The treasures of Xanthos were looted by a British explorer named Charles Fellows. It took him two months to box up everything that wasn't tied down and load it on a ship. Today these art objects live in the British Museum.

Travel to Xanthos required that we join a two stop mini-bus expedition that departs daily from Kalkan. I am going to label this an expedition rather than a “tour” as there was no tour guide blatting away at us. Just a bus ride to Xanthos, followed by a second excursion to the Saklikent Gorge. The only downside to this arrangement was the schedule: the driver only gave us one hour to explore Xanthos. Definitely not enough time. I felt bad for the girls, who have been aching to get at some fresh archaeological ruins. When they learned how short our time would be in Xanthos, I practically had to hold them down in their seats to keep them from leaping out of the bus before it stopped. Keen. That's what they were.

Xanthos, warns our guidebook, is unusually hot even for a town of this region. In this instance, the guidebook was spot on. Just scant steps away from the mini-bus, rivulets of sweat were beginning to link and flow down my back. Mary and I trooped off toward the ruins of a Byzantine church on the eastern flank of the site. It was reputed to have a marvelous mosaic floor (and it looks particularly fine in the photos), but upon reaching the church, we discovered that it had been fenced off and the mosaics were covered in gravel to protect them. I was not pleased.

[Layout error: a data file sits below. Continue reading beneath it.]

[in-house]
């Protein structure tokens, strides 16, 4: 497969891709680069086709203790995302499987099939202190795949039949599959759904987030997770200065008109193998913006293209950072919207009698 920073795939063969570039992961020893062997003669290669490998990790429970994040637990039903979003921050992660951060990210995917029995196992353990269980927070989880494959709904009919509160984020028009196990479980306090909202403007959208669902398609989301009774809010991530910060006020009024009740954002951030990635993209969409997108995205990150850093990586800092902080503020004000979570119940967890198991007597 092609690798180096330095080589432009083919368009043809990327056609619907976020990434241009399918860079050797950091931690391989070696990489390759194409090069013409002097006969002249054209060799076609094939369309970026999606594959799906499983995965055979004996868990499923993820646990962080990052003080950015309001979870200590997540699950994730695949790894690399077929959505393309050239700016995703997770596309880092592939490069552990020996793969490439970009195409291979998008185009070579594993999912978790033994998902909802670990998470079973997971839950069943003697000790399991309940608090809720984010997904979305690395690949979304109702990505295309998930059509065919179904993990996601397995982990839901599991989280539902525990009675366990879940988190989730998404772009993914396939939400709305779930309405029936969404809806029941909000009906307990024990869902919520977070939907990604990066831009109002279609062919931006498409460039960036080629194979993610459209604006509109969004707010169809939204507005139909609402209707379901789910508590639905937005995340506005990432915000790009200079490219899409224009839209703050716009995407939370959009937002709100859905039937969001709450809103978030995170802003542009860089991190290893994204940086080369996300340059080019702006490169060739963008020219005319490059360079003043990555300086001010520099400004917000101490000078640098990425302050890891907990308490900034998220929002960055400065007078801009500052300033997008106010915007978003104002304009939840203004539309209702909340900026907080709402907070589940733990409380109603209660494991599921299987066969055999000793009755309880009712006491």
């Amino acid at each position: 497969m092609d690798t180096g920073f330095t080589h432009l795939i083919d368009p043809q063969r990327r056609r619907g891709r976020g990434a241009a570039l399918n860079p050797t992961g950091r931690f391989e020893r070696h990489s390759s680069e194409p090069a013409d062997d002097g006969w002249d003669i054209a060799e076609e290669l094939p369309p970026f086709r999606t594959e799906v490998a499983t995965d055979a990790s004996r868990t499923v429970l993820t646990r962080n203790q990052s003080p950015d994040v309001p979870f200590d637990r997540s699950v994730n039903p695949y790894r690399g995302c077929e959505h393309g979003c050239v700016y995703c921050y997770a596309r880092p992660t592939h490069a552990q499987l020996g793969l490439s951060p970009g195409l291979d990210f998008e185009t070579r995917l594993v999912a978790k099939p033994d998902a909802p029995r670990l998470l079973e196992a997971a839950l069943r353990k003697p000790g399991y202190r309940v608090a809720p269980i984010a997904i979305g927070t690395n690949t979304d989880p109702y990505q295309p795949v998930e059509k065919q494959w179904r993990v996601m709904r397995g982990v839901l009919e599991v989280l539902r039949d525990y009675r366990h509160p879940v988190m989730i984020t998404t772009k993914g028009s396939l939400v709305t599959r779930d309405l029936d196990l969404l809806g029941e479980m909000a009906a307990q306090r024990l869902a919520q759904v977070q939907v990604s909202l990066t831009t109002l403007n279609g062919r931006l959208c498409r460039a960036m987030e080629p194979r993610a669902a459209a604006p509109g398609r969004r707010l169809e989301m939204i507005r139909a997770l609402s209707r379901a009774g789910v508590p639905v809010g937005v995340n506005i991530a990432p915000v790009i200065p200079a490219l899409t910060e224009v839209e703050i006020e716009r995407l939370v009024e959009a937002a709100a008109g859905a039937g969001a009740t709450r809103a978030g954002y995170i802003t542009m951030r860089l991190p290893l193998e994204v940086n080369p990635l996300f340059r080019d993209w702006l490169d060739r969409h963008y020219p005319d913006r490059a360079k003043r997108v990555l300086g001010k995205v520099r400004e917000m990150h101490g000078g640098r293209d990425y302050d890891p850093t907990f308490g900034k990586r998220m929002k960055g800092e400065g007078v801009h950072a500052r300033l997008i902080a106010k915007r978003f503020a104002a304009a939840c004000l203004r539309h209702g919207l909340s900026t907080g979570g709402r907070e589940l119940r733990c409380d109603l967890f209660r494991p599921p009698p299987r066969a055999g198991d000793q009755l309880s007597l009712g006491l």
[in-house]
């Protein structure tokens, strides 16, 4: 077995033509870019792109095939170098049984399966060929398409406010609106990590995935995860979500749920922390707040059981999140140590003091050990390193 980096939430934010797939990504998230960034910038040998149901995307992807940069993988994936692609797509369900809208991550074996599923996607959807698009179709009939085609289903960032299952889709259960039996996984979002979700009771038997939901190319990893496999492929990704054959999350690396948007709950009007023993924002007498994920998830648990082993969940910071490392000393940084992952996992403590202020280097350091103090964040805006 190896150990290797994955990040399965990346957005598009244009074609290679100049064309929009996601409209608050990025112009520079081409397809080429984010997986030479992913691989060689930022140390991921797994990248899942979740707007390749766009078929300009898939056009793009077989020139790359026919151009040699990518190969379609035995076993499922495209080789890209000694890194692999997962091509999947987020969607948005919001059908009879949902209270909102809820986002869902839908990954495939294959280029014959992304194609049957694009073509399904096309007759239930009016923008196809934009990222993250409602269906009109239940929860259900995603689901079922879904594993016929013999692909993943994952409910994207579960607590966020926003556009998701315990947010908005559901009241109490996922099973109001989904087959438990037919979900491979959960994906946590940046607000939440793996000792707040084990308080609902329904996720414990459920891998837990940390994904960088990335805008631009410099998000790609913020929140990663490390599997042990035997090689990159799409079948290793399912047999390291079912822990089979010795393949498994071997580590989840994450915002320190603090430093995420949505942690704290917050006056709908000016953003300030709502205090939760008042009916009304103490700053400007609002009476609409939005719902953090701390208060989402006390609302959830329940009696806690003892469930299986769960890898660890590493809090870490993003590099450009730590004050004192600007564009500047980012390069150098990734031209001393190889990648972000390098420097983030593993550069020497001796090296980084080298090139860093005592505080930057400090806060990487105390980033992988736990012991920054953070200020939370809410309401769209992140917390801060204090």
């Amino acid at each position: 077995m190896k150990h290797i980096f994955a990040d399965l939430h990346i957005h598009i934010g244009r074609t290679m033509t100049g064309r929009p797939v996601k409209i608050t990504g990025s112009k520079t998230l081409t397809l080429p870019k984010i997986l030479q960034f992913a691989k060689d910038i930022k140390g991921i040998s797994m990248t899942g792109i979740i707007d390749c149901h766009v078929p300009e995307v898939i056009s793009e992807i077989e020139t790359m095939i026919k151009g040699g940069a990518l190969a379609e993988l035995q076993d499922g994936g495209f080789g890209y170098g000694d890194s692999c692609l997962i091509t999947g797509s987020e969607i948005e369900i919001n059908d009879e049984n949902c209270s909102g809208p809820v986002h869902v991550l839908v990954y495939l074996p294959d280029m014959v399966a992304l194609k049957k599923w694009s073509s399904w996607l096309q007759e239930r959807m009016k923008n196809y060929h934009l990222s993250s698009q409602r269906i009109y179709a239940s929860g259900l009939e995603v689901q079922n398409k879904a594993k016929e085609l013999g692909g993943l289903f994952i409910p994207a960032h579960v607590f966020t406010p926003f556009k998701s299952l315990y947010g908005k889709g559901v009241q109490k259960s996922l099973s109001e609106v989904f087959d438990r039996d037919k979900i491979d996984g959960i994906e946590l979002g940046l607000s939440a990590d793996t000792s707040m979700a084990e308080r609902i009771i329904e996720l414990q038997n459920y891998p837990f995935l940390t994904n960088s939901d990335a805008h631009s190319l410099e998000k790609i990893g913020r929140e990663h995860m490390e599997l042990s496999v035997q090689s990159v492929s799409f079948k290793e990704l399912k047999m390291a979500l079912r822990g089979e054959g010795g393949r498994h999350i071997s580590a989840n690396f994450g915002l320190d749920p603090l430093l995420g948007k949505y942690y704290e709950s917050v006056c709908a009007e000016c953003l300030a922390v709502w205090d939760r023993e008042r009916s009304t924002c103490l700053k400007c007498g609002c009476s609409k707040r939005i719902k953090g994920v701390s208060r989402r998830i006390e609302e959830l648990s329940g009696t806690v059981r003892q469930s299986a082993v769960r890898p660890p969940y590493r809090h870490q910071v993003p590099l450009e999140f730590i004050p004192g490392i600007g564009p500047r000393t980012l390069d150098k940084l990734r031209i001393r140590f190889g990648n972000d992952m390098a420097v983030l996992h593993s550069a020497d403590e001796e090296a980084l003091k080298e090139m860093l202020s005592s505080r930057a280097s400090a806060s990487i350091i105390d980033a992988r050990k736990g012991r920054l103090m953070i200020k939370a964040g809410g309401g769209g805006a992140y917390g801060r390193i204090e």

Ruins of Byzantine Church. Xanthos, Turkey
Ruins of Byzantine Church. Xanthos, Turkey

What to do next? Our map signaled the existence of a Byzantine monastery atop the hill overlooking the site. The path was supposed to pass through a necropolis and I do love a good necropolis. I figured that since my shirt was already soaked in sweat there was little sense sparing myself in the shade. No one else in my party shared these sentiments, and so, with tears in my eyes, I separated from my teammates and began the ascent.